Dorothea Lange (May 26, 1895 – October 11, 1965) was an influential American documentary photographer and photojournalist.
She is best known for her Depression-era work for the Farm Security Administration. Lange’s photographs humanized the consequences of the Great Depression and influenced the development of documentary photography.
Born of second generation German immigrants in Hoboken, New Jersey. Dorothea Lange was named Dorothea Margaretta Nutzhorn at birth. She dropped her middle name and assumed her mother’s maiden name after her father abandoned the family when she was 12 years old, one of two traumatic incidents in her early life. The other was her contraction of polio at age seven which left her with a weakened right leg and a permanent limp.”It formed me, guided me, instructed me, helped me and humiliated me,” Lange once said of her altered gait. “I’ve never gotten over it, and I am aware of the force and power of it.”
With the onset of the Great Depression, Lange turned her camera lens from the studio to the street. Her studies of unemployed and homeless people captured the attention of local photographers and led to her employment with the federal Resettlement Administration, later called the Farm Security Administration.
In December 1935, she married economist Paul Schuster Taylor, Professor of Economics at the University of California, Berkeley.Taylor educated Lange in social and political matters, and together they documented rural poverty and the exploitation of sharecroppers and migrant laborers for the next five years — Taylor interviewing and gathering economic data, Lange taking photos.
From 1935 to 1939, Dorothea Lange’s work for the RA and FSA brought the plight of the poor and forgotten — particularly sharecroppers, displaced farm families, and migrant workers — to public attention. Distributed free to newspapers across the country, her poignant images became icons of the era.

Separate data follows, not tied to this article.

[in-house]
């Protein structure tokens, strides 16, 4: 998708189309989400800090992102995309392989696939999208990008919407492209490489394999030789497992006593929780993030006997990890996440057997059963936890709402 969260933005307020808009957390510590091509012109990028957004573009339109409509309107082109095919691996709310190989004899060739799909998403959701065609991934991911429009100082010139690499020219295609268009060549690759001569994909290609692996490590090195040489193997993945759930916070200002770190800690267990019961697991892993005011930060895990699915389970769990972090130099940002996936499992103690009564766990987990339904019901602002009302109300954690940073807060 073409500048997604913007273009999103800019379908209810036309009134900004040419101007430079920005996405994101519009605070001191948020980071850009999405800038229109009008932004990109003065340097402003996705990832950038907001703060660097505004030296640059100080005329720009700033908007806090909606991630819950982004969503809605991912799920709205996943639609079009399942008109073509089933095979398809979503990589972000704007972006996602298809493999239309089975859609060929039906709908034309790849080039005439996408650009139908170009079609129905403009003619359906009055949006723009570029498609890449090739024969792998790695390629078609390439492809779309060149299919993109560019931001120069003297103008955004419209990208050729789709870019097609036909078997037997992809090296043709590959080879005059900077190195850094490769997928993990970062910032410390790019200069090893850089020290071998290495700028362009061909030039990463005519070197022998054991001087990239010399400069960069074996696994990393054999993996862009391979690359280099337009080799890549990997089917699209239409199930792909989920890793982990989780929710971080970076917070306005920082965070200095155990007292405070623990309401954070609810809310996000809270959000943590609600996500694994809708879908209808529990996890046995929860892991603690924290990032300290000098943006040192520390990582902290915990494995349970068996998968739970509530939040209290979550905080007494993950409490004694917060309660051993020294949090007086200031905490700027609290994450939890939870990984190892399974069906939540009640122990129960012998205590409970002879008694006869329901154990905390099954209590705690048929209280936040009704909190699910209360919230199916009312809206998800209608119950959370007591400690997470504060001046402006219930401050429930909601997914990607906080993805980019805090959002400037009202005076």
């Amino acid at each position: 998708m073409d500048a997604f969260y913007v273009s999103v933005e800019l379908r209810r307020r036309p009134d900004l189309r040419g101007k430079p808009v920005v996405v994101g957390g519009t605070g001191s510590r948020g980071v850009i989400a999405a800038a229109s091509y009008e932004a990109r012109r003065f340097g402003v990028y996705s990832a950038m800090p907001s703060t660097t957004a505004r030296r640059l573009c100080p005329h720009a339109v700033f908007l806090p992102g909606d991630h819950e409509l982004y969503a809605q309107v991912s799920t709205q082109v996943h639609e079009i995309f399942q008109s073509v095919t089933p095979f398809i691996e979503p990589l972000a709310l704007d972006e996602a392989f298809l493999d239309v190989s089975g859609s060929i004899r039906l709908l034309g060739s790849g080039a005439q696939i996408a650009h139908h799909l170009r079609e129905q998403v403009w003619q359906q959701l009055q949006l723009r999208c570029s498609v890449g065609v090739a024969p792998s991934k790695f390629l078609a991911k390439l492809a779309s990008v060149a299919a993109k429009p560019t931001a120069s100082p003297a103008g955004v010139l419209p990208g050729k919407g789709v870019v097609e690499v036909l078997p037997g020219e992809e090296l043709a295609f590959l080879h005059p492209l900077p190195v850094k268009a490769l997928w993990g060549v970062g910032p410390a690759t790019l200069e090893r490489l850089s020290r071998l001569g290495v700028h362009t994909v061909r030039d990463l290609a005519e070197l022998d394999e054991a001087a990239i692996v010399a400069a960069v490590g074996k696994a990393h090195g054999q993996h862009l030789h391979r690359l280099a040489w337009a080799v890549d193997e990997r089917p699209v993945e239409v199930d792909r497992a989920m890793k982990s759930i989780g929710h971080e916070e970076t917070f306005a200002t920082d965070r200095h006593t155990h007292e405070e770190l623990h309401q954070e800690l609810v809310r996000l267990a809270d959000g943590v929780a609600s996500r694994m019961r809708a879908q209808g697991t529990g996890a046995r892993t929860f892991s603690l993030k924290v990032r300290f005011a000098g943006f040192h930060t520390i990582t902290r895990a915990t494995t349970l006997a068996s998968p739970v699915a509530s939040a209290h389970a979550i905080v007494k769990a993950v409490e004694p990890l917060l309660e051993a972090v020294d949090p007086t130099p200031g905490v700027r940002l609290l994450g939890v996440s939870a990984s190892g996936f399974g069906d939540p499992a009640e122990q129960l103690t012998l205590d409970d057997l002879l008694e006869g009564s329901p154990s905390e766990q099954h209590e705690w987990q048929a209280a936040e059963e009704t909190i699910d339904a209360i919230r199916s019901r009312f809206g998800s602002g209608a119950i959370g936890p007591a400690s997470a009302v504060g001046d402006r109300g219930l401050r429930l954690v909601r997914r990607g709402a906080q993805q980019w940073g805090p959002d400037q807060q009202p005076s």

Lange’s best-known picture is titled “Migrant Mother.” The woman in the photo is Florence Owens Thompson. In 1960, Lange spoke about her experience taking the photograph:
- I saw and approached the hungry and desperate mother, as if drawn by a magnet. I do not remember how I explained my presence or my camera to her, but I do remember she asked me no questions. I made five exposures, working closer and closer from the same direction. I did not ask her name or her history. She told me her age, that she was thirty-two. She said that they had been living on frozen vegetables from the surrounding fields, and birds that the children killed. She had just sold the tires from her car to buy food. There she sat in that lean-to tent with her children huddled around her, and seemed to know that my pictures might help her, and so she helped me. There was a sort of equality about it. (Popular Photography, Feb. 1960)
In 1952, Lange co-founded the photographic magazine Aperture. In 2006, a school was named in her honor in Nipomo, California, near the site where she photographed “Migrant Mother”. On May 28, 2008, California Governor Arnold Schwarzenegger and First Lady Maria Shriver announced Lange’s induction into the California Hall of Fame, located at The California Museum for History, Women and the Arts. The induction ceremony took place on December 15 and her son accepted the honor in her place.